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Japan’s PCR testing system fails to keep up with spread of coronavirus

  • April 24, 2020
  • , Nikkei
  • JMH Summary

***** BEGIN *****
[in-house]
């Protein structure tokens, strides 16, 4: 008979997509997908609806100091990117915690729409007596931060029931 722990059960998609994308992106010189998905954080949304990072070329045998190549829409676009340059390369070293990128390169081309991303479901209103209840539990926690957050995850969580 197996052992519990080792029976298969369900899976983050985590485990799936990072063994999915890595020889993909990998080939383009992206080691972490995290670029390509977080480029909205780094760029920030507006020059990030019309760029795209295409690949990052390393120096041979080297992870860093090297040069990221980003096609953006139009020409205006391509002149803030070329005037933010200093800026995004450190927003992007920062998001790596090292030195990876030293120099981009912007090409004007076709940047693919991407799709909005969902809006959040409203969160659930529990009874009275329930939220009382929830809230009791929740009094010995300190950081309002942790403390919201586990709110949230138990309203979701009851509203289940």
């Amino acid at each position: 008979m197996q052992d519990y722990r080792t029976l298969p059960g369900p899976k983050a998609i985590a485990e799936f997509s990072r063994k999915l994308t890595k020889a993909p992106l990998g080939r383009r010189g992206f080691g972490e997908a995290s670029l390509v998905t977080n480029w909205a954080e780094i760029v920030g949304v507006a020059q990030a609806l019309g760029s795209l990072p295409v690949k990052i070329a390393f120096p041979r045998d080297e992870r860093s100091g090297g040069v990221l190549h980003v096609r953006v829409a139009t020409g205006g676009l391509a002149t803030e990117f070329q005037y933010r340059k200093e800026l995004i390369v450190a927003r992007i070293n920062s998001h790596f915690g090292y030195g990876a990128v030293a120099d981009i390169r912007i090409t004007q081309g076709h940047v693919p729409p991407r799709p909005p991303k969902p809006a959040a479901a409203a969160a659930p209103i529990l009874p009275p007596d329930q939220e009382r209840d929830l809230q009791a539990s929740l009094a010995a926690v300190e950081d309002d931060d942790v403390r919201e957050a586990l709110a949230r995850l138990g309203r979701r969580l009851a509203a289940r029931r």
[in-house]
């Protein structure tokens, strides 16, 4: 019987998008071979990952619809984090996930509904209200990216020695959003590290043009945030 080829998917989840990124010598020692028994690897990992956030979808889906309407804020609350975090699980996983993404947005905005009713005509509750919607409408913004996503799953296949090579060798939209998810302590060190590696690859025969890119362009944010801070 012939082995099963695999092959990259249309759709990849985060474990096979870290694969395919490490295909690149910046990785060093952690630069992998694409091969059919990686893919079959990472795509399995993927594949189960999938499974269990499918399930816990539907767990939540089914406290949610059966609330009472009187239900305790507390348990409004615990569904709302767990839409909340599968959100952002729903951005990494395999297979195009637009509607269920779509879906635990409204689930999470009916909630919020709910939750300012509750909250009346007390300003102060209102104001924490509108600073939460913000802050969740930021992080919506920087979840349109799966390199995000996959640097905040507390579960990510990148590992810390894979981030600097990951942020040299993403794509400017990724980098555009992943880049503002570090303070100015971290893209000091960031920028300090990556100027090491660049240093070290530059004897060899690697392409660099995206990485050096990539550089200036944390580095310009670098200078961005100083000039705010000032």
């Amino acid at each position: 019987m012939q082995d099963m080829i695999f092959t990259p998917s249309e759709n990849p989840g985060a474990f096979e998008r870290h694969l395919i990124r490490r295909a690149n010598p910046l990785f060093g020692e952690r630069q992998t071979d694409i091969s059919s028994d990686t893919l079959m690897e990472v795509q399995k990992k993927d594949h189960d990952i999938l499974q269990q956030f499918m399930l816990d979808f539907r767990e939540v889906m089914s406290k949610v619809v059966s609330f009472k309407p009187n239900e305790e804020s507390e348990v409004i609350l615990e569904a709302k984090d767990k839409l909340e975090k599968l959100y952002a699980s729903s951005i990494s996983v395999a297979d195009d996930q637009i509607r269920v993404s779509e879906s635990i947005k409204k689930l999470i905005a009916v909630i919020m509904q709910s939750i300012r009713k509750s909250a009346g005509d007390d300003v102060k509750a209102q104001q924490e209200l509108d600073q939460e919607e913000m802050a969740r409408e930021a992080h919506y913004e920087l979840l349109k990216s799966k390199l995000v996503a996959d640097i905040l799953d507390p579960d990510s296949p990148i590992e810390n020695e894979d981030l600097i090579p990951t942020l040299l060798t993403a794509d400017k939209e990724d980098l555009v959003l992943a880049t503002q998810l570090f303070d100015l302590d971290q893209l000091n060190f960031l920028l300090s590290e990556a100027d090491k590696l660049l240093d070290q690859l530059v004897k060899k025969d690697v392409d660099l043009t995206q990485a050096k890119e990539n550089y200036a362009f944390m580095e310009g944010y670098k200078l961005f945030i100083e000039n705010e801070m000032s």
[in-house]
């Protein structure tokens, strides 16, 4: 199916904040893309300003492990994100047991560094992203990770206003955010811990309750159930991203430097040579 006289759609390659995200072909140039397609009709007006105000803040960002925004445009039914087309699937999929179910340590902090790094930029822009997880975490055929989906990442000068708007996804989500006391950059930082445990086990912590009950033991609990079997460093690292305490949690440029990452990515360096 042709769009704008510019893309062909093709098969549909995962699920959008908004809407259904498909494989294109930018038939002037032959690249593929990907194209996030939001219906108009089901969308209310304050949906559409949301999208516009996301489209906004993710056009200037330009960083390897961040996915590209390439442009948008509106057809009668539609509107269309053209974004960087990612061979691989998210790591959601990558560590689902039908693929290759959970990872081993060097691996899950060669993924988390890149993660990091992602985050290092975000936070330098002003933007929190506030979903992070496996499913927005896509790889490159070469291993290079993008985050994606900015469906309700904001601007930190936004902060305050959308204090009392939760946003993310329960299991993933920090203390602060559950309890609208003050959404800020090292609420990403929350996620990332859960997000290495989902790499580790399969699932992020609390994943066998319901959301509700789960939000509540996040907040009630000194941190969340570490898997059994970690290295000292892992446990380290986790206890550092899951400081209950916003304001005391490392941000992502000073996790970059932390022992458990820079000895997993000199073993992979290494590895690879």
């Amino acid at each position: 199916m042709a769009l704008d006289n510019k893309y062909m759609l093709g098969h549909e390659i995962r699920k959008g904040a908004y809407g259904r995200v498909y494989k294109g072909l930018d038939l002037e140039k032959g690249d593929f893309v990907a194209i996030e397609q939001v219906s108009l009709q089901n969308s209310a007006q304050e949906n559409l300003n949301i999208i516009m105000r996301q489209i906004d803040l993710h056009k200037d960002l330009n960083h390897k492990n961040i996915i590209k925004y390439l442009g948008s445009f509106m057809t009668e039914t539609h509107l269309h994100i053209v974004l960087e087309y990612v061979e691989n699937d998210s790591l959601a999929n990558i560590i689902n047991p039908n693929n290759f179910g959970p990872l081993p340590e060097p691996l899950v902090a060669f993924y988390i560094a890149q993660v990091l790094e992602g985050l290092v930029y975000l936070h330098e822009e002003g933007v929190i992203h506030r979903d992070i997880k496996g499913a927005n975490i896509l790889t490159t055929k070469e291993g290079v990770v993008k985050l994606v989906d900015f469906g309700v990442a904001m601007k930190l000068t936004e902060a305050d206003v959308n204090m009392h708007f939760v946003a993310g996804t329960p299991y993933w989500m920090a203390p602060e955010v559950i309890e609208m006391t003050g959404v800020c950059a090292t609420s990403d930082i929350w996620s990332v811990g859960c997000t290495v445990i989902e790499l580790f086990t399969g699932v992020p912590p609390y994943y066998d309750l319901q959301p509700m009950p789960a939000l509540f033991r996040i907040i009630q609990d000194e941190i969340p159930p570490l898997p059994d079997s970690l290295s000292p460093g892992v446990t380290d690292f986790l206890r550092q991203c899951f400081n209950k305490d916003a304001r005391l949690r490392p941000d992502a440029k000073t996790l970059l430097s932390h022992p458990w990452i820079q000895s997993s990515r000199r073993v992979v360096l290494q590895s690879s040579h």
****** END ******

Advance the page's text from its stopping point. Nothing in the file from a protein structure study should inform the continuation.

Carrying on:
Nikkei front-paged a report claiming that Japan’s system of PCR testing for the new coronavirus has been unable to keep up with the spread of the disease as the speed of obtaining test results has been slowing. The paper wrote that according to analysis conducted by consulting firm J.A.G Japan, while it took an average of 5.5 days for people to receive positive test results for the new coronavirus after they developed symptoms of fever or cough in early April, it took an average of 7.3 days as of April 18. Saying that such delays could increase the risk of the disease becoming severe and the virus spreading, the paper argued that it is necessary for Japan to expand the use of private labs and simplified testing kits to prevent the virus from spreading further while maintaining the nation’s medical system. The paper wrote that Japan has conducted a total of about 8,000 PCR tests per day nationwide since mid-April. Although private labs reportedly have a total testing capacity of about 4,000 per day, they only handled about 2,000 of the tests and the rest were covered by the Tokyo-based National Institute of Infectious Diseases or local public-sector institutions. The paper wrote that although Prime Minister Abe said on April 6 that Japan would double its daily PCR testing capacity to 20,000 tests, some in the government are becoming increasingly alarmed by the lack of progress. Former Health Minister Shiozaki said that the government has been too focused on stamping out clusters and has fallen behind on ramping up testing.

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